The new bill makes a number of significant changes to the policy. First, it reduces the number of dispensaries from 40 to 8 and they will be largely be run by the state.  Second, it reduces the number of illnesses that qualify to be treated with marijuana, getting rid of provisions for most autoimmune disorders and sources of chronic pain that are difficult to diagnose. The new bill also abandons the provision for patients living in rural areas—such patients must either travel to one of the eight dispensaries or deal with their chronic pain in some other way.

Some of the moves being made by Utah legislators are familiar to many—these kinds of strategies are frequently employed in an attempt to prevent easy access to abortion. Legislators may have their hands tied when it comes to making abortion illegal, but they can seriously restrict access, forcing women to either drive great distances, go through with their pregnancies, or abort their babies in ways that pose a threat to their lives and health. Arguably, the Utah Medical Cannabis Act does the same thing. It seriously restricts the locations at which it is possible to get medical marijuana. Legislators know full well that many citizens, especially those in severe pain, won’t have the resources to travel great distances. As a result, medical marijuana remains as good as banned to these segments of the population.  

The similarities between abortion legislation and the Utah Medical Cannabis Act don’t end there. Abortion laws around the country require doctors to read scripts, constructed by the legislators themselves, to patients seeking abortions. They are required to do so even if the script is inconsistent with the expert advice they would choose to give their patients were they allowed to advise freely. In these cases, legislators are behaving as if they know more about the health of patients than trained medical professionals do. Arguably, the Utah Medical Cannabis Act is making the same mistake.  Doctors are the best judges of the kinds of illnesses that cause pain, and they are in the best position to make recommendations on how that pain would best be tackled. If a doctor, in his or her expert opinion, thinks pain would better be treated with marijuana than with opioids, for example, many would argue that the doctor’s judgment should be respected.

The bill was passed as a result of coordination between a number of interested parties. One of these parties is The Church of Jesus Christ of Latter Day Saints. In advance of the election, the church sent out an e-mail to its members, urging them to vote no on Prop 2. They advised their members that “Its proponents assert that it will make medical marijuana available to those suffering with debilitating pain and other infirmities. However, in truth it goes much further, creating a serious threat to health and public safety, especially for our youth and young adults, by making marijuana generally available with few controls.” It seems as if the church strongly influenced the election results with their actions and then continued to push their particular agenda in the form of the bill passed by the legislature. Many find this level of influence by a religious organization to be morally objectionable. Religions wield tremendous coercive influence over their members.  Reason may motivate a voter to vote one way in an election, and their perception of what God wants them to do might motivate them to vote in a different way. Between these two alternatives, many devout religious people will do the thing they have reason to believe God wants them to do.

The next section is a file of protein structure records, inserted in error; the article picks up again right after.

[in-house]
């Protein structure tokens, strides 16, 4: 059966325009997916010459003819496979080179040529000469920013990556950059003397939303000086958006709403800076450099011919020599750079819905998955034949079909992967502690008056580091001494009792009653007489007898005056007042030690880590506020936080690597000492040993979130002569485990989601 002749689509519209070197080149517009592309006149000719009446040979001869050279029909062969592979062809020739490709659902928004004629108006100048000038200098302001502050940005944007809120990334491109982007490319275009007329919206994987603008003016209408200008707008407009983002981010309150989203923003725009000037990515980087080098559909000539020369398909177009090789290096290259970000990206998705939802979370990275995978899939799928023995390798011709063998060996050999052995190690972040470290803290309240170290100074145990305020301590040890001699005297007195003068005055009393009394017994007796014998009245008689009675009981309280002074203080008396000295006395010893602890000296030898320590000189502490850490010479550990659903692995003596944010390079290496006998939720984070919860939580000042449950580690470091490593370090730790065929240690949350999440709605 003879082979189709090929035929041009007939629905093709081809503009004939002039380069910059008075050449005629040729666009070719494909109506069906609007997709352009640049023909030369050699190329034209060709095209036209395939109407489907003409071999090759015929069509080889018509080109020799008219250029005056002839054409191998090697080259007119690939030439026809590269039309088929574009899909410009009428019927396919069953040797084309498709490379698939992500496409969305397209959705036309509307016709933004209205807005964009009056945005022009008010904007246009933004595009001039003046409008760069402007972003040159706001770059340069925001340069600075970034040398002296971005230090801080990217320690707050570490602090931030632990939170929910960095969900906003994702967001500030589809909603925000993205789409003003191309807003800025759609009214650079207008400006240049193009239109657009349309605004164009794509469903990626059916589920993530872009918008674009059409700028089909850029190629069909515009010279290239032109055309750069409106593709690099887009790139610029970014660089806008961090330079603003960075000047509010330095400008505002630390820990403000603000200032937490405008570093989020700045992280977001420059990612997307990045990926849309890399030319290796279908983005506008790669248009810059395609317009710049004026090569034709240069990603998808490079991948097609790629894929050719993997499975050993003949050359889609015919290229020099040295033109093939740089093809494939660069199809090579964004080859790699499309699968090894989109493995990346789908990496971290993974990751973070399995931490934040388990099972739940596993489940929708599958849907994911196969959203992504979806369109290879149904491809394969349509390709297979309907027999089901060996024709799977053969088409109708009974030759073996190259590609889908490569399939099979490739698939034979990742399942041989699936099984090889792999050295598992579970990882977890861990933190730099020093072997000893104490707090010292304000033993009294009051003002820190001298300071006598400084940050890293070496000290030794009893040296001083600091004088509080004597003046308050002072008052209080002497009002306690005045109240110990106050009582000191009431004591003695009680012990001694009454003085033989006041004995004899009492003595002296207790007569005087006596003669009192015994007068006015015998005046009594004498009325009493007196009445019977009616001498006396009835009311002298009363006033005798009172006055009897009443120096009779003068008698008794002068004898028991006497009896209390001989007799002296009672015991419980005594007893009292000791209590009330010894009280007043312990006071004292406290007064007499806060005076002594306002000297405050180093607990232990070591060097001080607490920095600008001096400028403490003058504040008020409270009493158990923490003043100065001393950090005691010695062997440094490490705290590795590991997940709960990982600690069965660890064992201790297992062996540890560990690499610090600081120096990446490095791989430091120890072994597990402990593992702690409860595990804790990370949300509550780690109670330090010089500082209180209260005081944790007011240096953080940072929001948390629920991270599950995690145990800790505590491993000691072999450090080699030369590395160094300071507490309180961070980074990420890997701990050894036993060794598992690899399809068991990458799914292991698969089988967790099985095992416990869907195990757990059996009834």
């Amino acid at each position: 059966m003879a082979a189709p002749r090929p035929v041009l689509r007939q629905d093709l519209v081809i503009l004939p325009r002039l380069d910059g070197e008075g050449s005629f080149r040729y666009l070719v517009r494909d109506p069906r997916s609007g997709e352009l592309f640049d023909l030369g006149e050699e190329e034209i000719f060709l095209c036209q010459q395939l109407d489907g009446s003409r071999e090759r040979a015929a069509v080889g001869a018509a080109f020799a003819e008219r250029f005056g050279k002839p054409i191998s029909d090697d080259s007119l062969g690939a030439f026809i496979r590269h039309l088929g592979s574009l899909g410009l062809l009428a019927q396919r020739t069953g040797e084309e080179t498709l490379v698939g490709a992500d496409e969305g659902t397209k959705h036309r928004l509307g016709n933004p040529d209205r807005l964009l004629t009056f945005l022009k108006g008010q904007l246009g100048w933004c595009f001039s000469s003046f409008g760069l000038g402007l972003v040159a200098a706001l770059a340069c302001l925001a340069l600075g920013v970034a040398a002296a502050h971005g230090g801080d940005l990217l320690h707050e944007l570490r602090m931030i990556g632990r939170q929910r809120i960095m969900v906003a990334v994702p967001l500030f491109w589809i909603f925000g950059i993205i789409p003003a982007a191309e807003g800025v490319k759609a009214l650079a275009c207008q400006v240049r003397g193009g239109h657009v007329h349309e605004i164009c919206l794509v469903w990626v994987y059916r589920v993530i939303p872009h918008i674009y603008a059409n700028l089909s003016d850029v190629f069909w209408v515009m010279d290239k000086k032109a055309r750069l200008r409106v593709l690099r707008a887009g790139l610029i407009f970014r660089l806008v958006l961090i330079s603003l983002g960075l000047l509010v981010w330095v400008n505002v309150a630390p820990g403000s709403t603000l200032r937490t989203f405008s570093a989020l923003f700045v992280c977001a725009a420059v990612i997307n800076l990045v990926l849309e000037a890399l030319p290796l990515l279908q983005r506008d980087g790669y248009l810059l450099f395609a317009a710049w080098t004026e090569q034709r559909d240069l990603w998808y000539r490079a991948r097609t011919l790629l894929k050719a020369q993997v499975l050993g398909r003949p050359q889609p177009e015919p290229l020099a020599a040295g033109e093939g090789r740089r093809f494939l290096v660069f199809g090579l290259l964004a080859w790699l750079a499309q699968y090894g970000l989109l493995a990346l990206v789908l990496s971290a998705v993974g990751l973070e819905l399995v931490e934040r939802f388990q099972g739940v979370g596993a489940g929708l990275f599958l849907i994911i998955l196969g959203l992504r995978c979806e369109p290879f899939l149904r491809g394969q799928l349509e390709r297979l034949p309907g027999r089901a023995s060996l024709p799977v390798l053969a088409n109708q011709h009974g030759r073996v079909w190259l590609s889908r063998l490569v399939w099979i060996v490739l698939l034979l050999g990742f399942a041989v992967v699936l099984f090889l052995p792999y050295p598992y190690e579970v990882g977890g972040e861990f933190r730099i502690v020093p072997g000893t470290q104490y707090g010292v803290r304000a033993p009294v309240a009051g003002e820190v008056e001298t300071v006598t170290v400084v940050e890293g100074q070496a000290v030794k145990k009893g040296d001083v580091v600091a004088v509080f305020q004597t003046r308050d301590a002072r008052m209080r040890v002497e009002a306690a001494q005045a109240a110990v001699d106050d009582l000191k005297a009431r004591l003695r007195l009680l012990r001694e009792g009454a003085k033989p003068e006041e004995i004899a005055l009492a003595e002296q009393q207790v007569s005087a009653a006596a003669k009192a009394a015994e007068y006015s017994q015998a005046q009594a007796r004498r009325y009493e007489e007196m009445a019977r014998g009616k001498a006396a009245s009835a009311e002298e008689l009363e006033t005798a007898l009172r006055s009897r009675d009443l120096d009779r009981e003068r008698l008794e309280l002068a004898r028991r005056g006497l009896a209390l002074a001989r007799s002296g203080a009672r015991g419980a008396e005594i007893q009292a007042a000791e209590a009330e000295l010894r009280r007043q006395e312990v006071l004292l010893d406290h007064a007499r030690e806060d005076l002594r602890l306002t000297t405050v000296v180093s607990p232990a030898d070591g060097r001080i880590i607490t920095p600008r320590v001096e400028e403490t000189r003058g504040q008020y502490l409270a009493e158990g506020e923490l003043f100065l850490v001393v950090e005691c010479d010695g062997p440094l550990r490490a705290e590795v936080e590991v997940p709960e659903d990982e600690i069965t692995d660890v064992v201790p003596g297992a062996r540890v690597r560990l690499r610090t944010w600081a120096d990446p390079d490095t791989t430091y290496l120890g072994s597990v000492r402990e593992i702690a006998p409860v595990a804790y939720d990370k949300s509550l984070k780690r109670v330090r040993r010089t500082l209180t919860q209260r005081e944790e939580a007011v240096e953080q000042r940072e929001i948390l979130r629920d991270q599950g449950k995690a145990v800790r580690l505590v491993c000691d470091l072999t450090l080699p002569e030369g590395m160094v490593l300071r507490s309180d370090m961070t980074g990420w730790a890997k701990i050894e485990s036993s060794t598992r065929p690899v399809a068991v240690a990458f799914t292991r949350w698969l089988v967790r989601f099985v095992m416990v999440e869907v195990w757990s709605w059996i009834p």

This case has many moving parts, morally speaking, and it motivates a cluster of questions. When should the voice of the people be taken seriously and when is it appropriate for the legislature to behave paternalistically? When the voice of the people expresses that they want a ban to be lifted, is it morally fair to replace a ban with restrictions that are, as a practical matter, not much different from a ban? Should legislators be in the business of telling doctors how best to treat their patients? How involved is it morally appropriate for churches to be in elections and the construction of laws?


Alcohol Legislation in Utah: Drunk with Power?

The United States has long struggled with a set of deeply divided attitudes toward alcohol.  To be sure, alcohol can be quite dangerous, so it is certainly reasonable to be cautious and concerned about its use in certain contexts.  On the other hand, one of the clear lessons taught by our experiment with Prohibition is that individuals feel that restrictive alcohol policies constitute unwarranted violations of their autonomy.

Continue reading “Alcohol Legislation in Utah: Drunk with Power?”

Homeless in Utah, Desperately Seeking a Backyard

This article has a set of discussion questions tailored for classroom use. Click here to download them. To see a full list of articles with discussion questions and other resources, visit our “Educational Resources” page.

For more than 60 years, the sprawling Utah State Prison sat nestled at the base of the Wasatch Mountain range in Draper, Utah.  The prison was home to such notorious inmates as serial killers Ted Bundy and Gary Gilmore, and serial pedophile and cult leader Warren Jeffs.  Utah was the first state to reinstitute the death penalty after the Supreme Court’s moratorium ended in 1973, and the state has since executed 51 people.  In 2015, the Utah legislature made the decision to relocate the prison to West Salt Lake City.  In its place, Draper Mayor Troy Walker proposed to house something that, as it turns out, struck Draper citizens as far more distasteful than even the prison—a shelter for the homeless.